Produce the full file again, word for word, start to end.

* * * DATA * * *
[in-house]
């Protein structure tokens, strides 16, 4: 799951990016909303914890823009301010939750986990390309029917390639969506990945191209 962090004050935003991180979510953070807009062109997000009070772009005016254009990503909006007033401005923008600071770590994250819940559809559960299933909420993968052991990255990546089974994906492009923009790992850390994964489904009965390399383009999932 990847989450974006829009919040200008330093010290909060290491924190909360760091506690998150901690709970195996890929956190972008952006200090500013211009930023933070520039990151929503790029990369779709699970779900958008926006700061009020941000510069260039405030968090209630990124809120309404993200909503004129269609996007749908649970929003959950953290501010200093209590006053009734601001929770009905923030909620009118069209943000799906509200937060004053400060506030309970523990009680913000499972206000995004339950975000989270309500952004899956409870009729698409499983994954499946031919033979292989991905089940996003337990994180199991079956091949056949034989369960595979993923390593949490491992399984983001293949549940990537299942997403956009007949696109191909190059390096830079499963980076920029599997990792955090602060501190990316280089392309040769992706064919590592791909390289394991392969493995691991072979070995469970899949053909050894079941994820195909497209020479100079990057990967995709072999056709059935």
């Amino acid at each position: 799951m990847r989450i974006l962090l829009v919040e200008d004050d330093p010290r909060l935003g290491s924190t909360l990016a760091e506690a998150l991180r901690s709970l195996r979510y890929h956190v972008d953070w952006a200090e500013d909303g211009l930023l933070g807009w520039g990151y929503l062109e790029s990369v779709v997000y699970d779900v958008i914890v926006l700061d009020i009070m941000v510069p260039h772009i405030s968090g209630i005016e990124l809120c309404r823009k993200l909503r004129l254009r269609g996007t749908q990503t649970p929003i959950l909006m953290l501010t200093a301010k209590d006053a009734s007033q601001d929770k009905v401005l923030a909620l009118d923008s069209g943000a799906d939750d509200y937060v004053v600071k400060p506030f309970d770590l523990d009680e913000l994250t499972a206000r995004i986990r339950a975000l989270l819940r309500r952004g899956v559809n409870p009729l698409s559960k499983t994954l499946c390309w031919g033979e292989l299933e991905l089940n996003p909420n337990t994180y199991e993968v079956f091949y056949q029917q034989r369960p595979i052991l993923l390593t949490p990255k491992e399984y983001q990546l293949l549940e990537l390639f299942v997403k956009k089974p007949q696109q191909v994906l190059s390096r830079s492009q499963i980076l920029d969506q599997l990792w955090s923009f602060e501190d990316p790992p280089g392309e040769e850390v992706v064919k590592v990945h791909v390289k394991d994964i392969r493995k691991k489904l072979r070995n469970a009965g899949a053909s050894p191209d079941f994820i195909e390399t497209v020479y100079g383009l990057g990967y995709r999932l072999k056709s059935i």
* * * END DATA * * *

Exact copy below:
[in-house]
């Protein structure tokens, strides 16, 4: 799951990016909303914890823009301010939750986990390309029917390639969506990945191209 962090004050935003991180979510953070807009062109997000009070772009005016254009990503909006007033401005923008600071770590994250819940559809559960299933909420993968052991990255990546089974994906492009923009790992850390994964489904009965390399383009999932 990847989450974006829009919040200008330093010290909060290491924190909360760091506690998150901690709970195996890929956190972008952006200090500013211009930023933070520039990151929503790029990369779709699970779900958008926006700061009020941000510069260039405030968090209630990124809120309404993200909503004129269609996007749908649970929003959950953290501010200093209590006053009734601001929770009905923030909620009118069209943000799906509200937060004053400060506030309970523990009680913000499972206000995004339950975000989270309500952004899956409870009729698409499983994954499946031919033979292989991905089940996003337990994180199991079956091949056949034989369960595979993923390593949490491992399984983001293949549940990537299942997403956009007949696109191909190059390096830079499963980076920029599997990792955090602060501190990316280089392309040769992706064919590592791909390289394991392969493995691991072979070995469970899949053909050894079941994820195909497209020479100079990057990967995709072999056709059935």
């Amino acid at each position: 799951m990847r989450i974006l962090l829009v919040e200008d004050d330093p010290r909060l935003g290491s924190t909360l990016a760091e506690a998150l991180r901690s709970l195996r979510y890929h956190v972008d953070w952006a200090e500013d909303g211009l930023l933070g807009w520039g990151y929503l062109e790029s990369v779709v997000y699970d779900v958008i914890v926006l700061d009020i009070m941000v510069p260039h772009i405030s968090g209630i005016e990124l809120c309404r823009k993200l909503r004129l254009r269609g996007t749908q990503t649970p929003i959950l909006m953290l501010t200093a301010k209590d006053a009734s007033q601001d929770k009905v401005l923030a909620l009118d923008s069209g943000a799906d939750d509200y937060v004053v600071k400060p506030f309970d770590l523990d009680e913000l994250t499972a206000r995004i986990r339950a975000l989270l819940r309500r952004g899956v559809n409870p009729l698409s559960k499983t994954l499946c390309w031919g033979e292989l299933e991905l089940n996003p909420n337990t994180y199991e993968v079956f091949y056949q029917q034989r369960p595979i052991l993923l390593t949490p990255k491992e399984y983001q990546l293949l549940e990537l390639f299942v997403k956009k089974p007949q696109q191909v994906l190059s390096r830079s492009q499963i980076l920029d969506q599997l990792w955090s923009f602060e501190d990316p790992p280089g392309e040769e850390v992706v064919k590592v990945h791909v390289k394991d994964i392969r493995k691991k489904l072979r070995n469970a009965g899949a053909s050894p191209d079941f994820i195909e390399t497209v020479y100079g383009l990057g990967y995709r999932l072999k056709s059935i």